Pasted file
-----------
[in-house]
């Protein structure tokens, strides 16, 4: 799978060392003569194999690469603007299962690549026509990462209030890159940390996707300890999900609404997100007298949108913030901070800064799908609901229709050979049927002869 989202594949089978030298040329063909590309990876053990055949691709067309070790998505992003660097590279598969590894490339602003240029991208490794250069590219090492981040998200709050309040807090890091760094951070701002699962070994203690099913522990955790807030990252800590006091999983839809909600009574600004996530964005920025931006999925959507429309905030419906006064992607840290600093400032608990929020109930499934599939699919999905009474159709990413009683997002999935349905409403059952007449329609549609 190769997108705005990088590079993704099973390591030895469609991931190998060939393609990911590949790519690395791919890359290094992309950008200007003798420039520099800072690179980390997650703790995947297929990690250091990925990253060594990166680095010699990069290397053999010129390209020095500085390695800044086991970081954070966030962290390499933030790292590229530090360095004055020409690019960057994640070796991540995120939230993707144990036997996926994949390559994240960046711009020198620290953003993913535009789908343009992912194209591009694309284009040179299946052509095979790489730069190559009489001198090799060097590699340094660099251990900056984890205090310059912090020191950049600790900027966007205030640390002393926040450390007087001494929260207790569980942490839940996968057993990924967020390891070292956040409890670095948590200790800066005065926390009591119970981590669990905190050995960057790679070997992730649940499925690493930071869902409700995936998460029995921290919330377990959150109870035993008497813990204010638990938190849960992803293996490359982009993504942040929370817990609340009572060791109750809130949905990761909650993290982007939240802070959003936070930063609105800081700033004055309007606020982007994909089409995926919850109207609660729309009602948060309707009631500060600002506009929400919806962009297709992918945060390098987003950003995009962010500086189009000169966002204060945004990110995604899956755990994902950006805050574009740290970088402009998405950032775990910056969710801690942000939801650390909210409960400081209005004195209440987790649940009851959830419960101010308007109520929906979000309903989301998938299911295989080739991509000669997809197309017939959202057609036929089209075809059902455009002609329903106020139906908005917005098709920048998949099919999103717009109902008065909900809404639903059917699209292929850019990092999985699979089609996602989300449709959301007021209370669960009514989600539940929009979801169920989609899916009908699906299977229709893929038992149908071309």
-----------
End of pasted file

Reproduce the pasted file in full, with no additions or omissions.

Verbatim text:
[in-house]
């Protein structure tokens, strides 16, 4: 799978060392003569194999690469603007299962690549026509990462209030890159940390996707300890999900609404997100007298949108913030901070800064799908609901229709050979049927002869 989202594949089978030298040329063909590309990876053990055949691709067309070790998505992003660097590279598969590894490339602003240029991208490794250069590219090492981040998200709050309040807090890091760094951070701002699962070994203690099913522990955790807030990252800590006091999983839809909600009574600004996530964005920025931006999925959507429309905030419906006064992607840290600093400032608990929020109930499934599939699919999905009474159709990413009683997002999935349905409403059952007449329609549609 190769997108705005990088590079993704099973390591030895469609991931190998060939393609990911590949790519690395791919890359290094992309950008200007003798420039520099800072690179980390997650703790995947297929990690250091990925990253060594990166680095010699990069290397053999010129390209020095500085390695800044086991970081954070966030962290390499933030790292590229530090360095004055020409690019960057994640070796991540995120939230993707144990036997996926994949390559994240960046711009020198620290953003993913535009789908343009992912194209591009694309284009040179299946052509095979790489730069190559009489001198090799060097590699340094660099251990900056984890205090310059912090020191950049600790900027966007205030640390002393926040450390007087001494929260207790569980942490839940996968057993990924967020390891070292956040409890670095948590200790800066005065926390009591119970981590669990905190050995960057790679070997992730649940499925690493930071869902409700995936998460029995921290919330377990959150109870035993008497813990204010638990938190849960992803293996490359982009993504942040929370817990609340009572060791109750809130949905990761909650993290982007939240802070959003936070930063609105800081700033004055309007606020982007994909089409995926919850109207609660729309009602948060309707009631500060600002506009929400919806962009297709992918945060390098987003950003995009962010500086189009000169966002204060945004990110995604899956755990994902950006805050574009740290970088402009998405950032775990910056969710801690942000939801650390909210409960400081209005004195209440987790649940009851959830419960101010308007109520929906979000309903989301998938299911295989080739991509000669997809197309017939959202057609036929089209075809059902455009002609329903106020139906908005917005098709920048998949099919999103717009109902008065909900809404639903059917699209292929850019990092999985699979089609996602989300449709959301007021209370669960009514989600539940929009979801169920989609899916009908699906299977229709893929038992149908071309």